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Honda looks to conquer all rivals with the Accord Hybrid

We reported in June that Honda was forecasting fuel economy numbers of 49/45/47 (city/highway/combined) for its upcoming 2014 Accord Hybrid. Well, it turns out that after further testing, the city number has been nudged up just a tad to an even 50 mpg according to TOV.
Even with the 50 mpg city rating, the vehicle will still have a combined fuel efficiency rating of 47 mpg, which is impressive in its own right. The Accord Hybrid easily beats the ratings of the other midsize hybrids and diesels on the market, and matches the combined rating of the Ford Fusion Hybrid (although the Fusion Hybrid, like its disgraced C-Max sibling, has encountered trouble meeting its EPA numbers).

The Accord Hybrid uses a 2.0-liter gasoline engine (141 hp), 124 kW electric motor, and a lithium-ion battery pack. The on-sale date for the vehicle is scheduled for October of this year.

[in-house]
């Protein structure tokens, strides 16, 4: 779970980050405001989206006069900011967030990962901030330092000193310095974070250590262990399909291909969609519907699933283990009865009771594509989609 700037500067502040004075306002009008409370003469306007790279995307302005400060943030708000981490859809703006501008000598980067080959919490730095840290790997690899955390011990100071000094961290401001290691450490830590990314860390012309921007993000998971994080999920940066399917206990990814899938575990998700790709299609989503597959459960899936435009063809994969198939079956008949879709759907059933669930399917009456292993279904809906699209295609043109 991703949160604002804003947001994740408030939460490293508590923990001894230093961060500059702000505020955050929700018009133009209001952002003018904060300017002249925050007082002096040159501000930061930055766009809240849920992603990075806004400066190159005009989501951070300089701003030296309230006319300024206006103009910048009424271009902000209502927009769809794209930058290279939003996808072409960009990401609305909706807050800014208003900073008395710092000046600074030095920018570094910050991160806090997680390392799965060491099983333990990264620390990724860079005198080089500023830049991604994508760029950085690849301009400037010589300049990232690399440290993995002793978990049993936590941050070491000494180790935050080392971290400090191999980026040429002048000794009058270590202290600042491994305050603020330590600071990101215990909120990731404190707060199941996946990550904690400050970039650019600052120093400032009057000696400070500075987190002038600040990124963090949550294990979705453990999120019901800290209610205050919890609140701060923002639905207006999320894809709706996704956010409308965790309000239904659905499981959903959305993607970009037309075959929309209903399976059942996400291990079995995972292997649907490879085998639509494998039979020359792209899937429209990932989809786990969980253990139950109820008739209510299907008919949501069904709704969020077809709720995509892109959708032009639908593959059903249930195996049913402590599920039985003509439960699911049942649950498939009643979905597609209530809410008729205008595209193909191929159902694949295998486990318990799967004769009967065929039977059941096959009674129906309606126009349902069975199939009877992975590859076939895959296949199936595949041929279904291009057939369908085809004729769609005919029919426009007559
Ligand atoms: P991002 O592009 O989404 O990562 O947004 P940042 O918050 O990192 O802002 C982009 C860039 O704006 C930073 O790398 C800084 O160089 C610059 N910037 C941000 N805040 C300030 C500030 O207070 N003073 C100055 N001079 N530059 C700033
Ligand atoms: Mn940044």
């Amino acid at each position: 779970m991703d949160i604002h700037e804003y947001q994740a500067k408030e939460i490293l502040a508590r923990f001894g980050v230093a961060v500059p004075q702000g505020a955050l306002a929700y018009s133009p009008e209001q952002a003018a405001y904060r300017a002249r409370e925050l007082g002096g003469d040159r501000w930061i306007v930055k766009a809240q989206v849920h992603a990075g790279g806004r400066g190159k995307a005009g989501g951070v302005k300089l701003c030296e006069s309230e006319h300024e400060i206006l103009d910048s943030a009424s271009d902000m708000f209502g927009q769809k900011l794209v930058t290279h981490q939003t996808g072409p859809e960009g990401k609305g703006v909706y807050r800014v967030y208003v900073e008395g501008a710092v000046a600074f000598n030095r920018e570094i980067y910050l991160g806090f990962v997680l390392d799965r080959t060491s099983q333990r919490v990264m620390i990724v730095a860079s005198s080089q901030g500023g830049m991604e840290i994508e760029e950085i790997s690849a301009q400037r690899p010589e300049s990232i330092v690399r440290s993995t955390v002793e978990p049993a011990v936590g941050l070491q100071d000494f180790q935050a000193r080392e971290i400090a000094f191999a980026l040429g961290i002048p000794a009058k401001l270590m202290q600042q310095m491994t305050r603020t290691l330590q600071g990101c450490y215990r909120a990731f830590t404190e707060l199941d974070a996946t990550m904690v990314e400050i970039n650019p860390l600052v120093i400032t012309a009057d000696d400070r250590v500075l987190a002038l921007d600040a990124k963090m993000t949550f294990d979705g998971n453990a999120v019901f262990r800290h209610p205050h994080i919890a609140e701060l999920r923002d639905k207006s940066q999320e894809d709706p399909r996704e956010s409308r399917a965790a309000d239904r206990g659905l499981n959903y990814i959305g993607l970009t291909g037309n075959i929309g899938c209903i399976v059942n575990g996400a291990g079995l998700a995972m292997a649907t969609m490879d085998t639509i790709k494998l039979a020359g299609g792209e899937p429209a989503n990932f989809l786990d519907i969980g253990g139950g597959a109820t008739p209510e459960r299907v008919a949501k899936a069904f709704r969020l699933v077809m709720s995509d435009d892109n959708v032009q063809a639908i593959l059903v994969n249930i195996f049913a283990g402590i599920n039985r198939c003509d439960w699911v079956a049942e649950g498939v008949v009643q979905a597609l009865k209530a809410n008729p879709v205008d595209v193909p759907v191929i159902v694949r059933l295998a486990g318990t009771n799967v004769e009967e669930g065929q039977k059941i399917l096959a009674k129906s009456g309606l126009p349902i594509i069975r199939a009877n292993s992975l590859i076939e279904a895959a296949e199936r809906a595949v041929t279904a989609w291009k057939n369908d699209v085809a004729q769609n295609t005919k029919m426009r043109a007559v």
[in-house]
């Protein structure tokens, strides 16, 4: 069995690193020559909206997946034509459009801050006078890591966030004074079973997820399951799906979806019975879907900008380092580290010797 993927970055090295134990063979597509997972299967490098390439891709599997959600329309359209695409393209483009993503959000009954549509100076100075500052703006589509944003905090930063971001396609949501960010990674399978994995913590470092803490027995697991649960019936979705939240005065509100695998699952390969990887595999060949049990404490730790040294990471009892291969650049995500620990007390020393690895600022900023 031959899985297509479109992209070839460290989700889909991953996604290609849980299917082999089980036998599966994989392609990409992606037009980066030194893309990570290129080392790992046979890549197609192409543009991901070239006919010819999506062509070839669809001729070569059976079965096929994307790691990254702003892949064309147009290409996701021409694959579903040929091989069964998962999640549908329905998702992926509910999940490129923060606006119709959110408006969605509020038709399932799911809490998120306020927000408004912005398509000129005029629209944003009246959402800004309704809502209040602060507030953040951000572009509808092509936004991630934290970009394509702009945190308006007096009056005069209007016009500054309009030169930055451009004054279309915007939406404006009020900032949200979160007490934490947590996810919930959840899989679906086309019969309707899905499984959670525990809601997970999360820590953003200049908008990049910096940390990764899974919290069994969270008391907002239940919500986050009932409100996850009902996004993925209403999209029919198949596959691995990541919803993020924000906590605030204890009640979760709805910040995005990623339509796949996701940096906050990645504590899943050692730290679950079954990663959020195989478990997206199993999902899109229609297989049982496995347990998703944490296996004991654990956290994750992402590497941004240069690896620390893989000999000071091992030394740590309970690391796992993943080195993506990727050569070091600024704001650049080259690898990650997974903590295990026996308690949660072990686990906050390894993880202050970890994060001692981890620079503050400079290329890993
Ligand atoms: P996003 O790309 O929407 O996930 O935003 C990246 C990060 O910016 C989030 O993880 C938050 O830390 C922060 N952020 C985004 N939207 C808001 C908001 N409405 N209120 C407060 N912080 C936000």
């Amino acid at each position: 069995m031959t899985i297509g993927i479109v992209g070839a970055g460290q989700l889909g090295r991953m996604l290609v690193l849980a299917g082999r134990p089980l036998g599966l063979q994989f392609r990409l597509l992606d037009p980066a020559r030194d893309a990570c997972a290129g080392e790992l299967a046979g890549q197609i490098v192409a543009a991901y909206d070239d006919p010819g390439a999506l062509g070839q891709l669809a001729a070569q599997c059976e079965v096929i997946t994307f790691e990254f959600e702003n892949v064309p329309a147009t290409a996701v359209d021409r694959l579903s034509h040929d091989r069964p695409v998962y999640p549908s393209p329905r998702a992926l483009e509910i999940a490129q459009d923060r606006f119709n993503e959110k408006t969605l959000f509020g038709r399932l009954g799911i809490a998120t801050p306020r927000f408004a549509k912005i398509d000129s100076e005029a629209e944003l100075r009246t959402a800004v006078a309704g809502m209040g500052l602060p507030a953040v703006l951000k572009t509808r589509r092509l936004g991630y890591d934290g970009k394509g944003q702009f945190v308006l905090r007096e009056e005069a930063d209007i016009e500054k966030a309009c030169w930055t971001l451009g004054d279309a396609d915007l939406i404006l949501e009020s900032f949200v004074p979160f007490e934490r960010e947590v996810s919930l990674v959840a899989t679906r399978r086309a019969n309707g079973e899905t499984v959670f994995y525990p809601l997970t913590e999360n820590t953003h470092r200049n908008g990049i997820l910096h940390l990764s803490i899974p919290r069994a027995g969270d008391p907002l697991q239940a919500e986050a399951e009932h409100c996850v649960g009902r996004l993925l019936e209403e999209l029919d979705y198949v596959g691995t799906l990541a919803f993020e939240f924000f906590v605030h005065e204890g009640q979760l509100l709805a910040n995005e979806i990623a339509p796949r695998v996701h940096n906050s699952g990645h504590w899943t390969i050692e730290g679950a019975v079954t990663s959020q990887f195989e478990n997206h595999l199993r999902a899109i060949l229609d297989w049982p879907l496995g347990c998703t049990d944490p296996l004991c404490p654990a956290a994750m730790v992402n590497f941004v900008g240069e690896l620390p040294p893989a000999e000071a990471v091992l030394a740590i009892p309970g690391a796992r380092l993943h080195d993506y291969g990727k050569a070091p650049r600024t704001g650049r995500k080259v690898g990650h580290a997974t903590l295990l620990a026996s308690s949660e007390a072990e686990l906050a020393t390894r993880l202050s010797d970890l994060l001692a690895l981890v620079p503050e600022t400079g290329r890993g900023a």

Source: Temple of VTEC

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RE: versus diesel
By Monkey's Uncle on 8/22/2013 6:57:18 PM , Rating: 2
Your calculations break when you consider the cracking process used for oil refining. Refining a barrel of crude produces not only low viscosity products like gasoline, but also products like diesel, naphtha, base motor oil, gear oil, grease and tar. It all comes from the same barrel of oil - Nothing is wasted.

Keeping this in mind the percentage a barrel of crude that will crack into gasoline is about 35-42% depending on the type of crude (lets call it 38% average). Light crude will produce the highest percentage of gas while heavy crude produces the lowest. Diesel and its close cousin Heating oil make up 23% of that same average barrel of crude. Between the two we have refined 61% of a barrel of crude into motor fuels. The rest goes into kerosene and other heavy viscosity products.

Of course after the cracking process the fuels will go into further refinement to break them down into grades, filter out things like Sulfur and to mix in additives like ethanol.

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